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  • Writer's pictureHudson Power Broker Staff

Power Brokers & Jokers

Power Brokers of the Week

Congresswoman Claudia Tenney (R-NY24): Tenney, who’s new district includes all or part of twelve counties, has become a force of nature. In the past week she passed a bipartisan resolution expressing support for the Iranian protesters, called for an audit of Covid relief funds, pushed Governor Hochul to lift the healthcare worker Covid vaccine mandate and introduced a resolution denouncing New York’s latest gun control measure. Meanwhile, she joined forces with Congresswoman Elise Stefanik and held the Biden Administration’s feet to the fire on the impact illegal immigration is having on small upstate towns. Earlier this month, she was named to the powerful Ways and Means Committee, one of only three New Yorkers on the 43 member committee.

Speaker Kevin McCarthy (R-CA20): McCarthy got off to a rough start when it took more than a dozen votes to win the gavel. But the ordeal appears to have stiffened his spine and made him into more of a fighter. This week he booted Representatives Schiff, Swalwell and Omar off the House Intelligence Committee. McCarthy’s reasoning is sound. He notes that Schiff used the Intel Committee to leak while Swalwell was compromised by dating a Chinese spy. In Omar’s case, she was denied a seat on Intel because of anti-Semitic statements and hostility to American ally Israel. McCarthy’s stand won praise from frequent critics on the right like Dan Bongino of Fox News and Greg Kelly of Newsmax.

Mondaire Jones: When the new Congressional districts were finalized last year, Jones found himself in a district with fellow incumbent Rep. Sean Patrick Maloney, the chairman of the Democrat Congressional Campaign Committee. Maloney was quicker to the punch and announced for the new district right away. Jones opted to run for a New York City House seat. He lost in a crowded Democrat primary for the 10th Congressional District which includes parts of Manhattan and Brooklyn. This week it was announced that Jones would be an on-air political analyst on CNN. Jones has an impressive pedigree with a BA from Stanford and a JD from Harvard Law School. Rumors persist that Jones may run against Freshman Congressman Mike Lawler (R-NY17) in 2024.


Jokers of the Week

George Santos (R-NY3): What can you say about George? Another day another bizarre revelation followed by a comical response from the freshman Congressman. Specifically more allegations of Santos the Drag Queen surfaced this week along with a decade old anti-Semitic social media comment. But the real problem for Santos is going to be campaign fundraising irregularities. Even Speaker McCarthy came out said Santos will be removed from Congress if the House Ethics Committee determines he broke the law. A Twitter account with the handle @TheMoonofNY summed up Santos’ first month in Congress perfectly, tweeting Santos’ official portrait and remarking, “If you can’t be the best, be the worst.” Ouch!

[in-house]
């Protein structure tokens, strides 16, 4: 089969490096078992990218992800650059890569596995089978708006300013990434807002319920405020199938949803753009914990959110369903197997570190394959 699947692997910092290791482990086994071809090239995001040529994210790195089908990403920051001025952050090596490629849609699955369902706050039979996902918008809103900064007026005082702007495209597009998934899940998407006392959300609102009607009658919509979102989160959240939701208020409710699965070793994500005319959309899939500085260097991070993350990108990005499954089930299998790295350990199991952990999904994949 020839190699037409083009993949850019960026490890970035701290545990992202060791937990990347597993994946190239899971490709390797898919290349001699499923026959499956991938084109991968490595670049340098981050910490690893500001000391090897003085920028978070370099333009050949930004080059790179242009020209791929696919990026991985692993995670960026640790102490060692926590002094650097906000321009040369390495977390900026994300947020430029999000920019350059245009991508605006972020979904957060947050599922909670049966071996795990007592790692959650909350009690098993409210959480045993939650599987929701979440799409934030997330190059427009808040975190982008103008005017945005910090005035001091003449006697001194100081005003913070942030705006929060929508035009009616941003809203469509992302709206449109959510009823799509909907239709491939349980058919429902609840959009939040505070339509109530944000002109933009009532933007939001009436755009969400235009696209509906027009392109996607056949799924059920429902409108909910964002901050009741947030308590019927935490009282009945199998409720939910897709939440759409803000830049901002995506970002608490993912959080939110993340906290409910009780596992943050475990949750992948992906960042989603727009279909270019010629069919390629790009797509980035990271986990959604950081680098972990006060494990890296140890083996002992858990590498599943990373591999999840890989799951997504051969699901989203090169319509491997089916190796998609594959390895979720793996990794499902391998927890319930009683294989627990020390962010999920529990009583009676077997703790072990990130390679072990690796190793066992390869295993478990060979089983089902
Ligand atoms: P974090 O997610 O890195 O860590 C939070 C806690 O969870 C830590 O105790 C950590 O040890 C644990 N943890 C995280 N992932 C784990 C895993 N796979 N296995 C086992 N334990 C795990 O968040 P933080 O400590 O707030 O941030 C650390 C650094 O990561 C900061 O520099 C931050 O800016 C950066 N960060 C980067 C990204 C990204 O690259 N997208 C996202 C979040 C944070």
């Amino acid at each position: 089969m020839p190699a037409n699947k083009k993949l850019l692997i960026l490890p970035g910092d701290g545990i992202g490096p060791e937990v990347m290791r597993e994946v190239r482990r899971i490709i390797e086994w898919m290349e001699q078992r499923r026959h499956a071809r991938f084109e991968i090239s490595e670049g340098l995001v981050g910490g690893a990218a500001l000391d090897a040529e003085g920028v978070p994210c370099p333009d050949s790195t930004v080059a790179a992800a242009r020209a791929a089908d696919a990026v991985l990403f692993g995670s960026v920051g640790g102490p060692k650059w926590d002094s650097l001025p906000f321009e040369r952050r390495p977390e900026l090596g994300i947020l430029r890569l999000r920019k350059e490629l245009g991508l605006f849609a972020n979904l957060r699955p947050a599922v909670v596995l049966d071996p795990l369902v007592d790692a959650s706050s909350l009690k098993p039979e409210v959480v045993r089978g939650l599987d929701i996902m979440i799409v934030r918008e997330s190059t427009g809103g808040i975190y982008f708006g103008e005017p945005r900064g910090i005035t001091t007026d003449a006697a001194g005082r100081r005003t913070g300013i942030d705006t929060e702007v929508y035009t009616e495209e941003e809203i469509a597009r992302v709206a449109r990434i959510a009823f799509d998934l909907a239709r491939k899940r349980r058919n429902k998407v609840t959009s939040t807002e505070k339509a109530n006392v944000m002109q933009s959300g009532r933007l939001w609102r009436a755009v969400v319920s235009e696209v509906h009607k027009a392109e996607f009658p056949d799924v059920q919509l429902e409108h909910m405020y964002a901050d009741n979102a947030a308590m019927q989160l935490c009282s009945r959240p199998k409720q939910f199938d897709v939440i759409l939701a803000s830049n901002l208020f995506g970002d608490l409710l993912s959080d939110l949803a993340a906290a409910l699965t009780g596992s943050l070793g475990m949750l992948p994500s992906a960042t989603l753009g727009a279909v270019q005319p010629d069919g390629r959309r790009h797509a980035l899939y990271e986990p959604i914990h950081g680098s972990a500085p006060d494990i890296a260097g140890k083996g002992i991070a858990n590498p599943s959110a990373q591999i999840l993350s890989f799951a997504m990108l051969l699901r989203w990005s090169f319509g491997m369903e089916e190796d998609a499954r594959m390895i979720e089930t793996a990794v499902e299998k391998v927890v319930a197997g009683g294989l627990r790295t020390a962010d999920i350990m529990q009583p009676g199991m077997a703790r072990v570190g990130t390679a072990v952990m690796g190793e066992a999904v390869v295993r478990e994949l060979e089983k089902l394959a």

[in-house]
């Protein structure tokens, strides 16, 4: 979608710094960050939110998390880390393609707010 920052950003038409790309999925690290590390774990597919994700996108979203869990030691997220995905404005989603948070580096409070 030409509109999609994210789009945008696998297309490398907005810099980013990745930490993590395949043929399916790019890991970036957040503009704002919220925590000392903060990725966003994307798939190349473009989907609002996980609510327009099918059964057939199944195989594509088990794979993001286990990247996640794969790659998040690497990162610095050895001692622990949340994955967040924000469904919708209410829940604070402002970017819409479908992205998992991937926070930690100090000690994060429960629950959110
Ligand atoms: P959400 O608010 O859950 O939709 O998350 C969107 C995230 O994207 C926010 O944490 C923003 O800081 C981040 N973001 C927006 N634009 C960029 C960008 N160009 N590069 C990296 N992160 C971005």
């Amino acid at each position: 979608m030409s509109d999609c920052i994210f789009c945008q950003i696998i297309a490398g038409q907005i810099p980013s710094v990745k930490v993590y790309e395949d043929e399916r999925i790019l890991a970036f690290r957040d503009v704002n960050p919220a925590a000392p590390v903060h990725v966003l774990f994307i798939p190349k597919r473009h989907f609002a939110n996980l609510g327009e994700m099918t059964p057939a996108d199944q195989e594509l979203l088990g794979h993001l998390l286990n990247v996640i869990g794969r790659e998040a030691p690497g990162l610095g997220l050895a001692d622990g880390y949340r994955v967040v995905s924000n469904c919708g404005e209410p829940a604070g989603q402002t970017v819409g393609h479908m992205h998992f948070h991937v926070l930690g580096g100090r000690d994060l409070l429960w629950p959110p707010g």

(Note: HudsonPowerBroker.com updates our “George Santos Debacle” daily)

Governor Kathy Hochul: Somehow Hochul is still polling well. Siena this week has her with a best ever 56-36% job approval number. However, after her pick for the State’s highest court was blocked by Senate Dems last week, a Covid-related pay-to-pay scandal came into sharper focus this week. There is no dispute that Hochul used emergency authority to give a no bid $637 million Covid test contract to a company owned by major donors. Hochul had that she had no direct involvement with the contract award. But a thirteen-month-old email found this week reveals she spoke with the company's owner, Charlie Tebele, about the contract at a fundraiser he threw for her. The last three governors have left office amid varying degrees of scandal. Is Hochul next? Too soon to tell. But at a minimum it weakens her ability to negotiate the budget with the legislature.

James Dolan: By virtue of inheritance, the cartoonish James Dolan owns the Knicks, Rangers and Madison Square Garden. He was caught this week using facial recognition to ban lawyers involved in litigation against him. He defended what many have called a gross overreach stating, “If you’re being sued, you don’t have to welcome the person into your home. … We’re just asking you, please don’t come until you’re done with your argument with us. And, yes, we’re using facial recognition to enforce that.” Because of a sweetheart tax abatement that dates back four decades, Dolan hasn’t had to pay taxes on the prime MSG real estate saving him $43 million a year. Maybe this will be the impetus to get the state legislature to act on the city’s request to end Dolan’s tax breaks.

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